Note: When ideal operations are applied to different rings, for example, ${k}_{t,x}$ and ${k}_{x,y}$, the ideals are first put into a common ring, in this case, the ring ${k}_{t,x,y}$. For our final example, we explain how to test if an ideal is zero-dimensional, that is, the polynomial system of equations has finitely many solutions if in characteristic zero. You can use the HilbertDimension command to compute the dimension of an ideal to do this. Another way is the following; an ideal J in $k[\mathrm{x1},...,\mathrm{xn}]$ has dimension zero if the set of leading monomials of the ideal contains $\left\{{\mathrm{x1}}^{\mathrm{e1}},...,{\mathrm{xn}}^{\mathrm{en}}\right\}$, for $0\le \mathrm{ei}$.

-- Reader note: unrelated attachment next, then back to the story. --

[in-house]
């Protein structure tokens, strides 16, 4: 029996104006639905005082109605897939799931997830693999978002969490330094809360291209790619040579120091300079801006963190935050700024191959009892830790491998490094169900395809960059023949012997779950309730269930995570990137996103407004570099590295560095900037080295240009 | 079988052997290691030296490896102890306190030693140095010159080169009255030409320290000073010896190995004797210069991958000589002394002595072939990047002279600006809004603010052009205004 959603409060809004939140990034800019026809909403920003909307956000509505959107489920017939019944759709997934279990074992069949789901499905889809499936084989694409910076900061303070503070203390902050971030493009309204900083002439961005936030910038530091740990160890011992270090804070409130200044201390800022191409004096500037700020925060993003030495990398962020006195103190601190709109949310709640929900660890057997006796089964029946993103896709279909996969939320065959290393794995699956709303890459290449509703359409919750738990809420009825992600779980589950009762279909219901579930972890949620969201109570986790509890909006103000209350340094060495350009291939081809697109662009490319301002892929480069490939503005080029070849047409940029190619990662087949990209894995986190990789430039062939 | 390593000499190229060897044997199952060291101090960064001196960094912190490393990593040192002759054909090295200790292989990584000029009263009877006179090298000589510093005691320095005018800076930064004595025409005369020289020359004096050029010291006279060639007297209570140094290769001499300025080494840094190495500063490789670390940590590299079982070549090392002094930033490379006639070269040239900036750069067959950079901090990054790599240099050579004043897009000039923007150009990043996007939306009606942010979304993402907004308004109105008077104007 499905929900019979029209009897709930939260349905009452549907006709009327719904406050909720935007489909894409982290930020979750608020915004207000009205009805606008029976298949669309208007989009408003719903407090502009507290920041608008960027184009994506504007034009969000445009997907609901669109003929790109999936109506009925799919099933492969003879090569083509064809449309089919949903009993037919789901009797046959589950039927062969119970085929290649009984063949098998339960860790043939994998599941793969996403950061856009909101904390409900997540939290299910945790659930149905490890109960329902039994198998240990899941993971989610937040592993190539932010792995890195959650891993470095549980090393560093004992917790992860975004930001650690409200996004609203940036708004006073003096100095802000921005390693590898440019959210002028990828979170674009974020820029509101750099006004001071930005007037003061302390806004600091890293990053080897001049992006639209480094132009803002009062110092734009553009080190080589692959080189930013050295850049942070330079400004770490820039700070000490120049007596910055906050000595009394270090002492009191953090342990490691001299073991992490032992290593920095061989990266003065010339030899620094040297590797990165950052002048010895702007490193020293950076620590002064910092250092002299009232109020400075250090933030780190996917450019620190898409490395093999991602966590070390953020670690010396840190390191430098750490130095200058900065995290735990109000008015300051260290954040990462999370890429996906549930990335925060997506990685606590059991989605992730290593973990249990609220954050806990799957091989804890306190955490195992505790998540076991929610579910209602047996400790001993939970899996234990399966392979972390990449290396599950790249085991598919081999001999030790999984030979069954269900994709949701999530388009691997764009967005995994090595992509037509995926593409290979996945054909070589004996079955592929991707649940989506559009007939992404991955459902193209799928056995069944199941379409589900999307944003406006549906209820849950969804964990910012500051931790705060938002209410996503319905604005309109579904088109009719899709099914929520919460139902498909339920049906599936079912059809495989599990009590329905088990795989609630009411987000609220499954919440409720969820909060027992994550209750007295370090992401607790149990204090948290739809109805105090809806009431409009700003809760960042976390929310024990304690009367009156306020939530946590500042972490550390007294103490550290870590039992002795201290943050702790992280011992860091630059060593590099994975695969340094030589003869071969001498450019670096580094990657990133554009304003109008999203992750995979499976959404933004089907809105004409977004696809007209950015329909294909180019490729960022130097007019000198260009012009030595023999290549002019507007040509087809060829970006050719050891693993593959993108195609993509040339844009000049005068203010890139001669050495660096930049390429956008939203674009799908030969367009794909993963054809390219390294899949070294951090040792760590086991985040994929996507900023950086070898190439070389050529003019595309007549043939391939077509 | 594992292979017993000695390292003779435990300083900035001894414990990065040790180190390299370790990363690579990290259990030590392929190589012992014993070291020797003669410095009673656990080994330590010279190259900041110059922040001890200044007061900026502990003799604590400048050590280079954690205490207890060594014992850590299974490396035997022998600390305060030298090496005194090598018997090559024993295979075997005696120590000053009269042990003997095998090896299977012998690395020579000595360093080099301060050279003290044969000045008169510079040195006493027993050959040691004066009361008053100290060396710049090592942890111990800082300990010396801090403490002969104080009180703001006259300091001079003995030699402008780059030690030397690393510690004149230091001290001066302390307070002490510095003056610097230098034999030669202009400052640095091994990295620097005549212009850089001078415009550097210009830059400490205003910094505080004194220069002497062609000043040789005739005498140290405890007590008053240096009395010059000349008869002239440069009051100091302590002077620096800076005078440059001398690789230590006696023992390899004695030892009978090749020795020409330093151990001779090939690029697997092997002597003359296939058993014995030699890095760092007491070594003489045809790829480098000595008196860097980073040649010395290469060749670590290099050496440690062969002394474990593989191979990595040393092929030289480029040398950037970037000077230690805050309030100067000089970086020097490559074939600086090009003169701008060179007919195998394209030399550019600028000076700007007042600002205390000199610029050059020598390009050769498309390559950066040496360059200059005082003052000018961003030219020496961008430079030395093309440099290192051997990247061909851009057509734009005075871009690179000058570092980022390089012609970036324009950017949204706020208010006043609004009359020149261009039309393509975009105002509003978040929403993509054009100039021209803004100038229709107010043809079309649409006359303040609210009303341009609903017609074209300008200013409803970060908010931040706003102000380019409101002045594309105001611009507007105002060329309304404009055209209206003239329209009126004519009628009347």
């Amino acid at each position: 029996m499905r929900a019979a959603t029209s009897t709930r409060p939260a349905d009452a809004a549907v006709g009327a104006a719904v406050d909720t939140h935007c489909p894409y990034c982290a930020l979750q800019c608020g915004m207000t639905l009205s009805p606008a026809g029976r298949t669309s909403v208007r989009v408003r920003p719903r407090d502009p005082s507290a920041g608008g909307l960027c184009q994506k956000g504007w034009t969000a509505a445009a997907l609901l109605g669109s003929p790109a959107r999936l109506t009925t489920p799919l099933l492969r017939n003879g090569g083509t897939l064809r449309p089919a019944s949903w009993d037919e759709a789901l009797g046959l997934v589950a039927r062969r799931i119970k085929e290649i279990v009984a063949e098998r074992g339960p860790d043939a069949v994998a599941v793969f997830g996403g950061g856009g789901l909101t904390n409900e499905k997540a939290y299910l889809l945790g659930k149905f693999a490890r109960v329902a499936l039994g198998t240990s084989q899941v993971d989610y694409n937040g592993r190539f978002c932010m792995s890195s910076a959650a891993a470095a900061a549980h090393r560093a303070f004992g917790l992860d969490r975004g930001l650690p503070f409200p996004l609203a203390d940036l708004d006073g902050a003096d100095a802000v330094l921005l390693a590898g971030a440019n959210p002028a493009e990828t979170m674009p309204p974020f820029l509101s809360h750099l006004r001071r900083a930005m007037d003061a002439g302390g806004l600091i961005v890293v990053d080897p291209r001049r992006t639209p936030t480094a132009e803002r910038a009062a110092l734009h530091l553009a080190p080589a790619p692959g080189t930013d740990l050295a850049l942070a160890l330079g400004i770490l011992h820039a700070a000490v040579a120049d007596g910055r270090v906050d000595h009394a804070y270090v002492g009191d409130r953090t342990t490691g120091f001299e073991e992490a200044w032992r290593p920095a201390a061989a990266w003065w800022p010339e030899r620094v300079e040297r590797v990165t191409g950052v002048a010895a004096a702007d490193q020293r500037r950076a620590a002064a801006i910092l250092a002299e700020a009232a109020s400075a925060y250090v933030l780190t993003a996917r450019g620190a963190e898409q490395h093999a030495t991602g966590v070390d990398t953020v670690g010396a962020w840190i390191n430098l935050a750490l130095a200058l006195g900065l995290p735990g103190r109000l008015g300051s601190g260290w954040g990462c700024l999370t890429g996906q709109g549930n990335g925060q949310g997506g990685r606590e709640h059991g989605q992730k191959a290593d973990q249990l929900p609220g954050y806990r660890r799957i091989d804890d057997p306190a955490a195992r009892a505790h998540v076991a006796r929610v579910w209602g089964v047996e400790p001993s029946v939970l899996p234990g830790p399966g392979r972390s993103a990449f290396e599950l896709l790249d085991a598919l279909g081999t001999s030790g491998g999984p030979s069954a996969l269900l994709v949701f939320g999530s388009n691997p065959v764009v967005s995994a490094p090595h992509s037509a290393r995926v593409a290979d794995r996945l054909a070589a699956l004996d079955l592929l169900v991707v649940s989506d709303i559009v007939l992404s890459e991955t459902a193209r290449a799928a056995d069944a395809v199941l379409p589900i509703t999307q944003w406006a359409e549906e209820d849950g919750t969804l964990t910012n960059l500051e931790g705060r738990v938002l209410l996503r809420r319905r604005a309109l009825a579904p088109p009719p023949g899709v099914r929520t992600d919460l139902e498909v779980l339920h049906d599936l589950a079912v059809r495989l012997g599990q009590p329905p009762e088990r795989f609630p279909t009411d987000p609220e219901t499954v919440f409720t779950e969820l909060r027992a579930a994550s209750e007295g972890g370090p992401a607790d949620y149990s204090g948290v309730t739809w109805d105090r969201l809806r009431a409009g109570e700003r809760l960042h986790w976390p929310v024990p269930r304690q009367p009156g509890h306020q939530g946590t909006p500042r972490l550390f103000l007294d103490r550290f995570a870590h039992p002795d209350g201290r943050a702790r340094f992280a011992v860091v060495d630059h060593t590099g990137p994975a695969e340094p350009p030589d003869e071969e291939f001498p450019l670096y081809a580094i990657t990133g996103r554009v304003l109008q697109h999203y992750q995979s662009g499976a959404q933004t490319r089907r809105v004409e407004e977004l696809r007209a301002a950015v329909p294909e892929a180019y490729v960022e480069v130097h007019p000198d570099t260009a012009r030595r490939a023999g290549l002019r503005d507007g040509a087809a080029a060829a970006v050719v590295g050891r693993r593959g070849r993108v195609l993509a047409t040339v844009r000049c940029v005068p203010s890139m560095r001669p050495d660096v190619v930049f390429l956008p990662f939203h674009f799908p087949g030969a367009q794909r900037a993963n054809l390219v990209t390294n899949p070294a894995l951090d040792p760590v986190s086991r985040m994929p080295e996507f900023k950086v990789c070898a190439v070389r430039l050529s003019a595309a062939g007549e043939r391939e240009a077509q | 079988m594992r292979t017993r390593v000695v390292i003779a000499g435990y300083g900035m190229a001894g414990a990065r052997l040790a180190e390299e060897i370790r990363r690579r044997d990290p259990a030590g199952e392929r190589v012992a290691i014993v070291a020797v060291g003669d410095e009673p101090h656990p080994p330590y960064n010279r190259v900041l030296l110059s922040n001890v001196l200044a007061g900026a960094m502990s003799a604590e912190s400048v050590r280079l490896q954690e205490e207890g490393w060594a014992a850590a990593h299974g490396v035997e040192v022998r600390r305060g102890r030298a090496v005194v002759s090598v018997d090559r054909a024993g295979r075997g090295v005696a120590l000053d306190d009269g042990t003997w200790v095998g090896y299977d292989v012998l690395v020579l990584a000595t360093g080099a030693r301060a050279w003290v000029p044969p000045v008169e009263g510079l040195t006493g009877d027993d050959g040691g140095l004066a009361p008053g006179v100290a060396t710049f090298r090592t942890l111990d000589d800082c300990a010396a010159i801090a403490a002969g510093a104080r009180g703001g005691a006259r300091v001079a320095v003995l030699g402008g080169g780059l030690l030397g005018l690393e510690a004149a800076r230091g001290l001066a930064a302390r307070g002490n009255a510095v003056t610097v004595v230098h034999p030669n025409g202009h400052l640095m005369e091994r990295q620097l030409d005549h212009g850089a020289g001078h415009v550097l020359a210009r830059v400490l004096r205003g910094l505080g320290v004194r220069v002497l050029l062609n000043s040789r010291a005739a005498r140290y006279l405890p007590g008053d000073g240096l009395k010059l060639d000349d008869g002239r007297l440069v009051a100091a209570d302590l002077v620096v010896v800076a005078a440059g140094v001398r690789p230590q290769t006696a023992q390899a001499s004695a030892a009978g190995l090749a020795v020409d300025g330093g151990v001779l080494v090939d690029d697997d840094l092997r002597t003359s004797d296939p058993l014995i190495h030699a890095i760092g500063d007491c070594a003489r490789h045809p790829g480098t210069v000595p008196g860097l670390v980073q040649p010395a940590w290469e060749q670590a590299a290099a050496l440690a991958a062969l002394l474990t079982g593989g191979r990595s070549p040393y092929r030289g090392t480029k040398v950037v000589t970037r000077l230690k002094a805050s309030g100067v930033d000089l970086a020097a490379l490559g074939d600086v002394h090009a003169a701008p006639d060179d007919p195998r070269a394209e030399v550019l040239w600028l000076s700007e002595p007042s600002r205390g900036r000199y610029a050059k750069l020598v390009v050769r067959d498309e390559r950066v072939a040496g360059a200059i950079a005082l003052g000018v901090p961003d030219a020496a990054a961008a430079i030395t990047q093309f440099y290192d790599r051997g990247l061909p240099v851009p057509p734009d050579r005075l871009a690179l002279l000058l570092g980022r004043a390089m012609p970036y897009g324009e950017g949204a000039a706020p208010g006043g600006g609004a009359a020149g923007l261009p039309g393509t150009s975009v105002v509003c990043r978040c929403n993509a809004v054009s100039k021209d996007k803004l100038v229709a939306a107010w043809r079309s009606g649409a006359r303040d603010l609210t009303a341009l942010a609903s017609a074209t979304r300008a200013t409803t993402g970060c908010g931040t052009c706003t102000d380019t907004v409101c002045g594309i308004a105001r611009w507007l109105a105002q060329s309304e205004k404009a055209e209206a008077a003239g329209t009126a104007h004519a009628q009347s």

> $J≔⟨{x}^{2}+{y}^{2}-1,{x}^{2}-2xy+{y}^{2},{z}^{2}-2⟩$
 ${J}{≔}⟨{{z}}^{{2}}{-}{2}{,}{{x}}^{{2}}{+}{{y}}^{{2}}{-}{1}{,}{{x}}^{{2}}{-}{2}{}{x}{}{y}{+}{{y}}^{{2}}⟩$ (32)
 > $\mathrm{IsRadical}\left(J\right)$
 ${\mathrm{false}}$ (33)
 > $\mathrm{HilbertDimension}\left(J\right)$
 ${0}$ (34)
 > $\mathrm{Groebner}[\mathrm{LeadingMonomial}]\left(J,\mathrm{tdeg}\left(x,y,z\right)\right)$
 $⟨{{x}}^{{2}}{,}{{y}}^{{3}}{,}{{z}}^{{2}}{,}{x}{}{y}⟩$ (35)
 > $G≔\mathrm{Groebner}[\mathrm{Basis}]\left(J,\mathrm{tdeg}\left(x,y,z\right)\right)$
 ${G}{≔}\left[{{z}}^{{2}}{-}{2}{,}{2}{}{x}{}{y}{-}{1}{,}{{x}}^{{2}}{+}{{y}}^{{2}}{-}{1}{,}{2}{}{{y}}^{{3}}{+}{x}{-}{2}{}{y}\right]$ (36)
 > $\mathrm{map}\left(\mathrm{Groebner}[\mathrm{LeadingMonomial}],G,\mathrm{tdeg}\left(x,y,z\right)\right)$
 $\left[{{z}}^{{2}}{,}{x}{}{y}{,}{{x}}^{{2}}{,}{{y}}^{{3}}\right]$ (37)